Fox: “As I was saying, America is a great country precisely because it takes in the chaff of the world, those folks the rest of the world views as disposable and has, as we can never forget, all too often attempted to dispose of.”

Hedgehog: “I see where you’re coming from, but I wonder if you would apply the requirement for openness to Israel?”

Fox: “Don’t be ridiculous. Israel could not survive as Israel if it accepted mass immigration.”

Hedgehog: “I agree with you. But doesn’t this logic apply to America as well? Isn’t mass immigration dissolving our traditional social patterns and destroying our traditional cultural core?”

Fox: “Now I understand why you’ve become confused. You fail to properly distinguish between two-types of nations: the universalist nation and the particularist nation. The United States, my friend, is a universalist nation. It is dedicated to a proposition creed. Ethnicity, religion, traditional social patters and culture are not important to the universalist nation. Every man may be an American if he can nod along to the Gettysburg Address. Israel, on the other hand, is a particularist nation: it is the nation of the Jewish people. As such, ethnicity, religion, habits and culture are absolutely vital to its survival.”

Hedgehog: “So America must be open because it is universalist and Israel must be closed because it is particularist? What if America decides it doesn’t want to be universalist anymore, or that universalism isn’t working out as planned?”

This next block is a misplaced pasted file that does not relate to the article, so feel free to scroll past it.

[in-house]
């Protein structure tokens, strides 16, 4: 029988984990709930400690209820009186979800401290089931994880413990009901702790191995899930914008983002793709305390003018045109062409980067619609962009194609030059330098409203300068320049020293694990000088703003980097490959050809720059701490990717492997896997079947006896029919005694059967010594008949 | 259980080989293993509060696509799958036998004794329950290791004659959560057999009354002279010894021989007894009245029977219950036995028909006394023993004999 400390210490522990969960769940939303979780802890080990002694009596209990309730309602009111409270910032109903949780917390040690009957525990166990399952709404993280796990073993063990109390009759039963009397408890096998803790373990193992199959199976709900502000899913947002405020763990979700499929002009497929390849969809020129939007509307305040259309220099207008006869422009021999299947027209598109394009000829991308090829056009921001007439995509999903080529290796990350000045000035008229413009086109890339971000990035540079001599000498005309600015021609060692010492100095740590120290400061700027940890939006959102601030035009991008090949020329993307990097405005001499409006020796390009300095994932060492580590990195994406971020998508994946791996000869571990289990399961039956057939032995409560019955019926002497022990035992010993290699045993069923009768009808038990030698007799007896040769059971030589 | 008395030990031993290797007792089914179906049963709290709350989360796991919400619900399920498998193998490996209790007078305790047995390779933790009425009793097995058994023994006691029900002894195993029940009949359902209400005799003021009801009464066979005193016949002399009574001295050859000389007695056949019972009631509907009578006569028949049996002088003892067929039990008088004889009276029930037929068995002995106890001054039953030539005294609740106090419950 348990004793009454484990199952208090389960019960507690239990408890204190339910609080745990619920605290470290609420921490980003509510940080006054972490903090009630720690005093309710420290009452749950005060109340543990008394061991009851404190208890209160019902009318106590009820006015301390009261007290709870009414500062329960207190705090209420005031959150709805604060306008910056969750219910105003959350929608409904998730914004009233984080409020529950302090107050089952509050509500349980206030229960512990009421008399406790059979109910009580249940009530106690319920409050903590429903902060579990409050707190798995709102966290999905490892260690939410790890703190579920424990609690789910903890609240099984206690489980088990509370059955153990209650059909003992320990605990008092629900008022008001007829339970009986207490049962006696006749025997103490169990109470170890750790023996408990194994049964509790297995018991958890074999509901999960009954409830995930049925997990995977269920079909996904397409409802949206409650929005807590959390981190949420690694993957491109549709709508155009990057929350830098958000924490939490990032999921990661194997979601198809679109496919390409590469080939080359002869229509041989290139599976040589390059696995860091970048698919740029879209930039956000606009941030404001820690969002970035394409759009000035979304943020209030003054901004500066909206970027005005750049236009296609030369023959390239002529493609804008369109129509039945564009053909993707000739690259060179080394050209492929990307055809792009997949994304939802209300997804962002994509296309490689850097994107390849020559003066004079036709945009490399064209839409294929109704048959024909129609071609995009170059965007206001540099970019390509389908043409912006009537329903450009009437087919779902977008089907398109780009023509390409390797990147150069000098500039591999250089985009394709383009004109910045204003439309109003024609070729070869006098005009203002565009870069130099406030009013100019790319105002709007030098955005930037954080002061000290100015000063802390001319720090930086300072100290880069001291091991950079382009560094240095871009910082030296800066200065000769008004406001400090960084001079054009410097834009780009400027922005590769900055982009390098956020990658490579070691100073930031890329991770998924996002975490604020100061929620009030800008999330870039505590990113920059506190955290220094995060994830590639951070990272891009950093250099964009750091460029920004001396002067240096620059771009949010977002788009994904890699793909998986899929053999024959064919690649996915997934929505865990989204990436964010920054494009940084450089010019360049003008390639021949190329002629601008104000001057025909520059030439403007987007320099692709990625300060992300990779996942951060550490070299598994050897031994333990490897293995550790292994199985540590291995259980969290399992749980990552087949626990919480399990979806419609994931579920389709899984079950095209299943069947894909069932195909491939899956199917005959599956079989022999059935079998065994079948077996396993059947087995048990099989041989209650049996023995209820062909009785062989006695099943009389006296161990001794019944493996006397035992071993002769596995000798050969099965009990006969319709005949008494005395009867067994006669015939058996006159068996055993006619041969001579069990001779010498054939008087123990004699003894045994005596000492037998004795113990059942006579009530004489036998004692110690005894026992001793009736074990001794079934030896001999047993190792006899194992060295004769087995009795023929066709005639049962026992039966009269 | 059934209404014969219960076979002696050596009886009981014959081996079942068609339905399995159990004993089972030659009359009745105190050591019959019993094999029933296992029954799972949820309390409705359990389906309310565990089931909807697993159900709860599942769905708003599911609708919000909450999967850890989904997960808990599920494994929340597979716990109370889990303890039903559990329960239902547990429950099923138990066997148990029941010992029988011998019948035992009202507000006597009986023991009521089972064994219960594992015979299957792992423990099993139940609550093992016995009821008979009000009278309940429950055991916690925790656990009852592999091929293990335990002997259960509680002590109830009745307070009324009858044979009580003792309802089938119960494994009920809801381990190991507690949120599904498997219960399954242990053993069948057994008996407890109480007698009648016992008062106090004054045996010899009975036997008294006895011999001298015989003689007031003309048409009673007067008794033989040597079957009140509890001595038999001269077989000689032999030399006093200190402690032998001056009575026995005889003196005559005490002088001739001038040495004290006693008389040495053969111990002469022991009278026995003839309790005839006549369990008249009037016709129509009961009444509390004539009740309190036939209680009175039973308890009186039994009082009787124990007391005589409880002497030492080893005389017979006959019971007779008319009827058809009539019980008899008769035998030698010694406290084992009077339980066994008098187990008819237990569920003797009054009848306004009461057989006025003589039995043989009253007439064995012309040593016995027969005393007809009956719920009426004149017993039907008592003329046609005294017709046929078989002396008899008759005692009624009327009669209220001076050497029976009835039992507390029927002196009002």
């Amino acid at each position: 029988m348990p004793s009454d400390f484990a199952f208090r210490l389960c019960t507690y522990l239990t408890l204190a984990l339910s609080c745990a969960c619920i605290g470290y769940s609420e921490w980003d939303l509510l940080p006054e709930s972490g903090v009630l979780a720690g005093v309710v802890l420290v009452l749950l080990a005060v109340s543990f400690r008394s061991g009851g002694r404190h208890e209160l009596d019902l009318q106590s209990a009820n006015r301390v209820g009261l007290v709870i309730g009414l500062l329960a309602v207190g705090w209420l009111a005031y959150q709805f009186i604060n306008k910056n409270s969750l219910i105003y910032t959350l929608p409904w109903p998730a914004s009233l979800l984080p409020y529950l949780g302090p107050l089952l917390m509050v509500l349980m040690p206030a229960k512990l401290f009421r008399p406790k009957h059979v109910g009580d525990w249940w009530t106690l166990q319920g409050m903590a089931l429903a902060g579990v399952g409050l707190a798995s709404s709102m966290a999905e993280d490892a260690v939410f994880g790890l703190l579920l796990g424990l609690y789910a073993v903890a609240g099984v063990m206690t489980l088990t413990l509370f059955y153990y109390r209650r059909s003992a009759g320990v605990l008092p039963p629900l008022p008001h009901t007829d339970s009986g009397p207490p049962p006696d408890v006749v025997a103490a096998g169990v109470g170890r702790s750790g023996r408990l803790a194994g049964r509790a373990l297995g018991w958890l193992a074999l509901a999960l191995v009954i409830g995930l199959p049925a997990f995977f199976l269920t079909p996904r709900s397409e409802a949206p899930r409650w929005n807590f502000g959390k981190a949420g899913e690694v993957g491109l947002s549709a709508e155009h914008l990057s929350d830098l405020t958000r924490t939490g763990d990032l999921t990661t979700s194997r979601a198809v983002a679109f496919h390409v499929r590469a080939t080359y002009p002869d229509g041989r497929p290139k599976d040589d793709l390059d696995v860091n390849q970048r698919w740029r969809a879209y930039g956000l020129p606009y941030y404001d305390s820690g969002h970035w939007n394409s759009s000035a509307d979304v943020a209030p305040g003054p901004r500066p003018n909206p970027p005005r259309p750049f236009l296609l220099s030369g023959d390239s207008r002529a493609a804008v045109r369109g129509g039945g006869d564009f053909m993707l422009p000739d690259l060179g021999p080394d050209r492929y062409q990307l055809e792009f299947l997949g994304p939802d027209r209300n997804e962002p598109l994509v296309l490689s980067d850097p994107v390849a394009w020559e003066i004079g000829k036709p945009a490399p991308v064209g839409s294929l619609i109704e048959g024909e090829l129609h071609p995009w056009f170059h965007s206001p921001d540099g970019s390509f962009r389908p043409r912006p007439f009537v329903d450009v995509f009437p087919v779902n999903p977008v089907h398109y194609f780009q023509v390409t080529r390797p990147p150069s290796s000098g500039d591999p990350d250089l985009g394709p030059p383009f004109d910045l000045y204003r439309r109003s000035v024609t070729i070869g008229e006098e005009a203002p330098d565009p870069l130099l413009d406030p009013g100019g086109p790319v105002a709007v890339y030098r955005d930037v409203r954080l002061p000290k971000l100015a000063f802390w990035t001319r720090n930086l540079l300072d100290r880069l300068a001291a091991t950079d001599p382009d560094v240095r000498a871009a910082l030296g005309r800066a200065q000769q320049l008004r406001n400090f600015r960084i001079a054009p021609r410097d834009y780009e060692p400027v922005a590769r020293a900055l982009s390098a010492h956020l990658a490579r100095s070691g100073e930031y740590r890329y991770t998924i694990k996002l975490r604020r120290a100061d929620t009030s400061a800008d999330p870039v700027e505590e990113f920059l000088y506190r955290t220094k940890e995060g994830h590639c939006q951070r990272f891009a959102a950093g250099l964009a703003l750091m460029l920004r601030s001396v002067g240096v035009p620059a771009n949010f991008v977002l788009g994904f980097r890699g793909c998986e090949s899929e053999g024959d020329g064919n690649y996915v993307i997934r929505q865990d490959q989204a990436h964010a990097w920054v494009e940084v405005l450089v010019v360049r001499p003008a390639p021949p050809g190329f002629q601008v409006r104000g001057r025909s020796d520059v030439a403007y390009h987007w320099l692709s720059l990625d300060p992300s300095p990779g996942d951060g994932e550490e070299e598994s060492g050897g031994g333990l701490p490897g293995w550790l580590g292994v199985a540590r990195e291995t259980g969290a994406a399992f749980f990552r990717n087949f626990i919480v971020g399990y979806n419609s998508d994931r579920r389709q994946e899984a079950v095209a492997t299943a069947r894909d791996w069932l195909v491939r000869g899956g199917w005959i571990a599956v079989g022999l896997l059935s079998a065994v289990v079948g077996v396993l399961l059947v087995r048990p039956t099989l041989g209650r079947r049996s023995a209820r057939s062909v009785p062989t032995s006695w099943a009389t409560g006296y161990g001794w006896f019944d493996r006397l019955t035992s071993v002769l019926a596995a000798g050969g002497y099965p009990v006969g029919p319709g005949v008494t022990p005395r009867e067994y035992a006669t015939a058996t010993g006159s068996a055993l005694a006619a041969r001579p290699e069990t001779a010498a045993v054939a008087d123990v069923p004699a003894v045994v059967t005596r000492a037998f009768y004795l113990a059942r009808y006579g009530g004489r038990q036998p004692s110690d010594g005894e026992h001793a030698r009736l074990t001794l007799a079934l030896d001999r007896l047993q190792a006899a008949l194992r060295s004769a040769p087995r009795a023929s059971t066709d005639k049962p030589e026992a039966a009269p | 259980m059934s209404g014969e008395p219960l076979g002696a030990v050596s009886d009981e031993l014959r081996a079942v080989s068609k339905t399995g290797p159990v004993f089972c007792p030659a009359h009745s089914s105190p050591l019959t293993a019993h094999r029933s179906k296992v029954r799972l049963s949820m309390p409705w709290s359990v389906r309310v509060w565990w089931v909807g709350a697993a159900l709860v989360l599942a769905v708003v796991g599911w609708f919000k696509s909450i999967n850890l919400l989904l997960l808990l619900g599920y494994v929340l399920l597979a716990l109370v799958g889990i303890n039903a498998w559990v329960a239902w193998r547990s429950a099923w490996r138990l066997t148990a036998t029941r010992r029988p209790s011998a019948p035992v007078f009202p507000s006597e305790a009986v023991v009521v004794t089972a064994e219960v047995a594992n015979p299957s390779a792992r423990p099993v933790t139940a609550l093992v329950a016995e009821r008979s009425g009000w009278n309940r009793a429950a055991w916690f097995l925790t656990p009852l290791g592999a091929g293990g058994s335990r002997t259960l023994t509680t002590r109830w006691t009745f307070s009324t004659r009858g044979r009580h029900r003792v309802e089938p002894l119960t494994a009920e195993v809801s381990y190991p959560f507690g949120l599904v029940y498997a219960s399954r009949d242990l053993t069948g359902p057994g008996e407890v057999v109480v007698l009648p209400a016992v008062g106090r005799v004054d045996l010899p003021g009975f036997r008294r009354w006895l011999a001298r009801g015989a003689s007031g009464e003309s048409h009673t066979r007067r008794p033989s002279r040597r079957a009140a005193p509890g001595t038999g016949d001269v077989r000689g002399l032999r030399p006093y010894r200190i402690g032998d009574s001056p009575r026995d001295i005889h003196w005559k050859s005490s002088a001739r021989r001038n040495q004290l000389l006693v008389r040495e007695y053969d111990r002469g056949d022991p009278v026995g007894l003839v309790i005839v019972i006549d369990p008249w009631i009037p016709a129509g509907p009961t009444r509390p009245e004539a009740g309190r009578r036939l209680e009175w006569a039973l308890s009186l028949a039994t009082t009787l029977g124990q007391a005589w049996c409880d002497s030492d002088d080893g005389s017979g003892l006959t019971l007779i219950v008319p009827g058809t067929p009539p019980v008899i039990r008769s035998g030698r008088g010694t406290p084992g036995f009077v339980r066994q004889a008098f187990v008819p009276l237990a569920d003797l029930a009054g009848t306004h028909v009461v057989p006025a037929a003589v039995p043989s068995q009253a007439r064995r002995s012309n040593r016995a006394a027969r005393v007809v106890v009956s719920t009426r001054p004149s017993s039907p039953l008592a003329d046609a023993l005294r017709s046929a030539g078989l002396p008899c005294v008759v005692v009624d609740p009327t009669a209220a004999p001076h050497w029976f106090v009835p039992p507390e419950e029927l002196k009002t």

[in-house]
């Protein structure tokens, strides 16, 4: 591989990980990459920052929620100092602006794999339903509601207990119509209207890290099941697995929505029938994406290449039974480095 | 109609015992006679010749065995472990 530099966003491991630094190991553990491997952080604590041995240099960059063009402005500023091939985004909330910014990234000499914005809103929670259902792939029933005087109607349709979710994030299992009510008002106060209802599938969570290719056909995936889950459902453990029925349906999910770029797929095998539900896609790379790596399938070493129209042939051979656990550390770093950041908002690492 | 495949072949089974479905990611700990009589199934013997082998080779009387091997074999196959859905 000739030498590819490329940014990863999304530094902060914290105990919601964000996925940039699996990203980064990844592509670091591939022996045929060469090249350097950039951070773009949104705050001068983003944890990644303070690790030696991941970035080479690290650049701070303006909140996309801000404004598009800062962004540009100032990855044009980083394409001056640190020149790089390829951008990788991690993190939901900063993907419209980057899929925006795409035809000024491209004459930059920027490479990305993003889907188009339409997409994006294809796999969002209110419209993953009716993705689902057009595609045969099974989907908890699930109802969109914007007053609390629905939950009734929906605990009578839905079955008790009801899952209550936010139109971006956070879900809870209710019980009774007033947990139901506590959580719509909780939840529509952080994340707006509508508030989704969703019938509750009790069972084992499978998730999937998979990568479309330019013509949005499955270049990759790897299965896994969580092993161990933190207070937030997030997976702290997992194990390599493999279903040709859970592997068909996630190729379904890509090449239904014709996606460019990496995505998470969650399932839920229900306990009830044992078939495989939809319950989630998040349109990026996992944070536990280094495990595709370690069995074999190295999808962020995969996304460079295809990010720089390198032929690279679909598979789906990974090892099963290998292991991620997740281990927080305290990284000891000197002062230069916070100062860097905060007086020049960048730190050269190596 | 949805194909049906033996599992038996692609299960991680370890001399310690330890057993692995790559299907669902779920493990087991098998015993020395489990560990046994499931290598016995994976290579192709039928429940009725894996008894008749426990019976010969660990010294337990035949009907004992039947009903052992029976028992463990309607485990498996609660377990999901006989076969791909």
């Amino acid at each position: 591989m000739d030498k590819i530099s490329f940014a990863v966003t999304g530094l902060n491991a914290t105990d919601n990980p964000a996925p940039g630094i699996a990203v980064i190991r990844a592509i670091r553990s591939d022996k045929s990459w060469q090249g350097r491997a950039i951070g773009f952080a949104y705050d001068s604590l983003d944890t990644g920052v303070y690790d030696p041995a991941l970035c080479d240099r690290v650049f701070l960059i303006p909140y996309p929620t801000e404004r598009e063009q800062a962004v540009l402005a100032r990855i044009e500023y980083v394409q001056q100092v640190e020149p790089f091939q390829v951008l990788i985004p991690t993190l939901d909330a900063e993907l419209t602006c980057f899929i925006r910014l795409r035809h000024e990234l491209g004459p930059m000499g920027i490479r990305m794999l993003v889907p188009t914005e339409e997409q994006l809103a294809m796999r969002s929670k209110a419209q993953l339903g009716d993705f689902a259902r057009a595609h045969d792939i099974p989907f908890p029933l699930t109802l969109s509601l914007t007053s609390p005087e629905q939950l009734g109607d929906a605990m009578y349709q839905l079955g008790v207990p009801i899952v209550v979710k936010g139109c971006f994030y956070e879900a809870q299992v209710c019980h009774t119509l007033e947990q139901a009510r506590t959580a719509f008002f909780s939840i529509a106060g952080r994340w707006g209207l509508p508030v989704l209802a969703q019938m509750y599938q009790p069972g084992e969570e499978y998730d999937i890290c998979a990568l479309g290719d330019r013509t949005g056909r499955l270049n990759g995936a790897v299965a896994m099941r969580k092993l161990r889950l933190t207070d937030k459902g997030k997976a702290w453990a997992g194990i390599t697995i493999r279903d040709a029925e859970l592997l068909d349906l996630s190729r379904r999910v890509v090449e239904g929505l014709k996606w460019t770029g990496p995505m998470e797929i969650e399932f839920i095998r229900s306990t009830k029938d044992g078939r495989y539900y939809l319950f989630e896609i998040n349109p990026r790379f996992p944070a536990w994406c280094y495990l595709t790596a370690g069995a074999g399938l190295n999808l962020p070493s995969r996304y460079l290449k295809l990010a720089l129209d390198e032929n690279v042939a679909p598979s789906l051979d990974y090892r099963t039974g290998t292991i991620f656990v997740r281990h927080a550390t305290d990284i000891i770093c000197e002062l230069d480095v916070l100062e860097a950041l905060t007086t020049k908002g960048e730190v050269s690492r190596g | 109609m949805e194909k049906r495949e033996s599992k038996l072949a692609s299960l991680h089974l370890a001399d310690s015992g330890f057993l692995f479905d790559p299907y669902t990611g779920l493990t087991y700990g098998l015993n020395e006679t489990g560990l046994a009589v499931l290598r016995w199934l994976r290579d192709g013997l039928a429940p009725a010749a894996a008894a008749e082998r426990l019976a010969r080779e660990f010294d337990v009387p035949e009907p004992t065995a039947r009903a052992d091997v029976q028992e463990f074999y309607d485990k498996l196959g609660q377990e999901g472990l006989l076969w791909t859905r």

Fox: “These are destructive thoughts, I’m afraid. Since America is a creedal nation, rejecting the creed is the Path to National Suicide. You must remain universalist or perish.”

Hedgehog: “Uhm. Okay. But what about Germany or France or Britain or Spain? These are not universalist nations, are they? Aren’t they the nations of the Germans, French, British and Spanish? Yet you’ve told me that they too must remain open.”

Fox: “They are particularist nations, of course. But they have abused their particularism. By expelling, killing and persecuting minorities within their nations, they have lost the privileges ordinarily accorded to particularist nations. They must now become universalist nations because they have proven to be too dangerous as particularist nations.”

Hedgehog: “This is quite complex but I think I understand the rule. There is a two-prong test for being allowed to maintain a particular national identity. First, one cannot be a universalist nation. Second, one may not have misbehaved as a particularist nation.”

Fox: “You’ve got it!”

Hedgehog: “I suppose I do but I’m finding it hard to think of any nations that may be closed.”